Given the scarcity of available sites in the accepted DC office market areas, and with the seemingly unlimited sources of capital available for investment in our city, many developers are pioneering projects in the NoMa and Southeast markets, which are clearly edgy locations for traditional space users. We view these moves as aggressive but believe that these markets will mature into established business centers in relatively short order. We are also pursuing similar projects in these locations, but we will not commence construction without a lead tenant until these markets become a little more mature.

5. Westward Ho?
With limited new construction starts in Tysons and corresponding rapidly increasing rental rates, will the Tysons-centric space user look to Reston and Herndon where recently increased speculative development has generated great “value plays" for growth-minded tenants? We at BP believe that will be the case, as we are on the way with a 650,000 SF multi-building speculative project that is receiving tremendous pre-leasing interest both from core Reston tenants and users from other submarkets in the region seeking the benefit of the 24/7 amenity-rich environment we have in the Town Center. The jury is still out on the other Toll Road markets, and clearly the timely leasing of this new space is heavily dependent on the continued strong job growth in the Corridor. We wish our friendly competitors in this market (Tishman, Vardell, JBG, Monument, Brandywine, Brookfield, WRIT, Crimson, to name a few) all the success possible in this endeavor.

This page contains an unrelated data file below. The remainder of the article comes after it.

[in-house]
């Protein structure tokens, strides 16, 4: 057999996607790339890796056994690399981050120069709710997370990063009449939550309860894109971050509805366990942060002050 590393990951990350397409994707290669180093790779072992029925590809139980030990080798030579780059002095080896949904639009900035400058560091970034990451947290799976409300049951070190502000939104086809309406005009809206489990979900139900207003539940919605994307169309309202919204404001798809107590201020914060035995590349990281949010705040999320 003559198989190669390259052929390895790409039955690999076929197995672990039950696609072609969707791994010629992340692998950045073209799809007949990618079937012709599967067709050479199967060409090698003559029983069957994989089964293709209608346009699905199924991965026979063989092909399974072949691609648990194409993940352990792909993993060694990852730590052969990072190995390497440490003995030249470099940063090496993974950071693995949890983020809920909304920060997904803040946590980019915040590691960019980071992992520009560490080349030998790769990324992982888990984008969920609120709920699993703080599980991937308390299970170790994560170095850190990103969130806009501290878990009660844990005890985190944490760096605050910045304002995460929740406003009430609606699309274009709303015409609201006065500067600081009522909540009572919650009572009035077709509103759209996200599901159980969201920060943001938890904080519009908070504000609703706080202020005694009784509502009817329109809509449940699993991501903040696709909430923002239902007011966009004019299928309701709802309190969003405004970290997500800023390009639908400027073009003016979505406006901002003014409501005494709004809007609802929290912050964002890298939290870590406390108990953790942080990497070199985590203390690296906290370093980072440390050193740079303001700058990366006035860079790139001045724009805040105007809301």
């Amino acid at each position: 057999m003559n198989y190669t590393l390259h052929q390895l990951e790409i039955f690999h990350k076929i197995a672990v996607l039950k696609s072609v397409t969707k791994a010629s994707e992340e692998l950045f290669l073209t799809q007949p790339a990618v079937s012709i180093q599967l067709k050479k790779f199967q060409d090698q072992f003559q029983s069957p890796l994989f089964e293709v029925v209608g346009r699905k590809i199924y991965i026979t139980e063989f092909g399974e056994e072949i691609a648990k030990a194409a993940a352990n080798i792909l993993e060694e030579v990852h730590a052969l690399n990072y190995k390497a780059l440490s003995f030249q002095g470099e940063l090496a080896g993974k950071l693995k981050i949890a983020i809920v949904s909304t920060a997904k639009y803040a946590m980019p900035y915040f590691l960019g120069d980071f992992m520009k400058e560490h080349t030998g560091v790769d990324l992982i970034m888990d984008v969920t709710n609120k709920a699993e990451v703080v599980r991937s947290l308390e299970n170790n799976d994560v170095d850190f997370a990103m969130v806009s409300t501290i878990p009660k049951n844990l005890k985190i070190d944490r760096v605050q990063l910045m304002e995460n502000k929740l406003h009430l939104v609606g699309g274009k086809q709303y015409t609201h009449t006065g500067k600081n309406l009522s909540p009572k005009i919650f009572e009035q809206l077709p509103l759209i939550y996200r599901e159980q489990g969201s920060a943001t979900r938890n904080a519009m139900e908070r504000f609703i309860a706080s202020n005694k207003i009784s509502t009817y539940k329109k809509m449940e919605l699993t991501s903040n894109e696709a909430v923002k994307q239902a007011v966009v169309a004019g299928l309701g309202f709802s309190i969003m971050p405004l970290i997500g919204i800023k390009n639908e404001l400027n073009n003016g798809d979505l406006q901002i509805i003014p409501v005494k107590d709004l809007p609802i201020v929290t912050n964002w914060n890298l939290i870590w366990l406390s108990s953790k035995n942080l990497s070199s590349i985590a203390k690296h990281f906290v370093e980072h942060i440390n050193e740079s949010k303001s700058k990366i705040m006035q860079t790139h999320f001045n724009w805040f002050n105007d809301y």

6. Has Merger Mania Played Out?
In the past year we've seen many of our region's household names in real estate—Trizec, Prentiss, CarrAmerica, and Equity Office—change hands in blockbuster transactions. Similarly we are seeing the demise on the service side of icons like Trammel Crow now joining forces with previous arch-rival CBRE. Is there more to come in 2007? Our view is that, with so few of us "independents" left standing, the acquirors will be focusing more on digesting what they have they just consumed rather than gobbling up more new entities.

7. Will the Big Bets Made in ‘06 Pay Off in ‘07?
With rapidly increasing acquisition costs driving yields to sub-6 cap rates and lower, will there be corresponding increases in rents to validate these aggressive assumptions? Our take is that it's too early to tell, but that as long as the office acquisitions are made in established solid markets like DC’s East End or CBD, combined with limited new space options and rising development costs, these strategic “buys” should pay long term dividends to those with the foresight and patient capital to make these moves possible. Candidly, we at BP may have been too conservative in underwriting some of these recent deals, and may have missed some opportunities on the acquisition side. We do feel, however, that our diverse and deep development pipeline will prove to be a solid alternative strategy for the investment of our 2007 capital.

Parting thoughts?
I'd like to congratulate all our industry friends on a highly successful 2006, and wish everyone a professionally fulfilling, and personally healthy and happy 2007. And everyone should try the waffles at McLean Family Restaurant…at least once!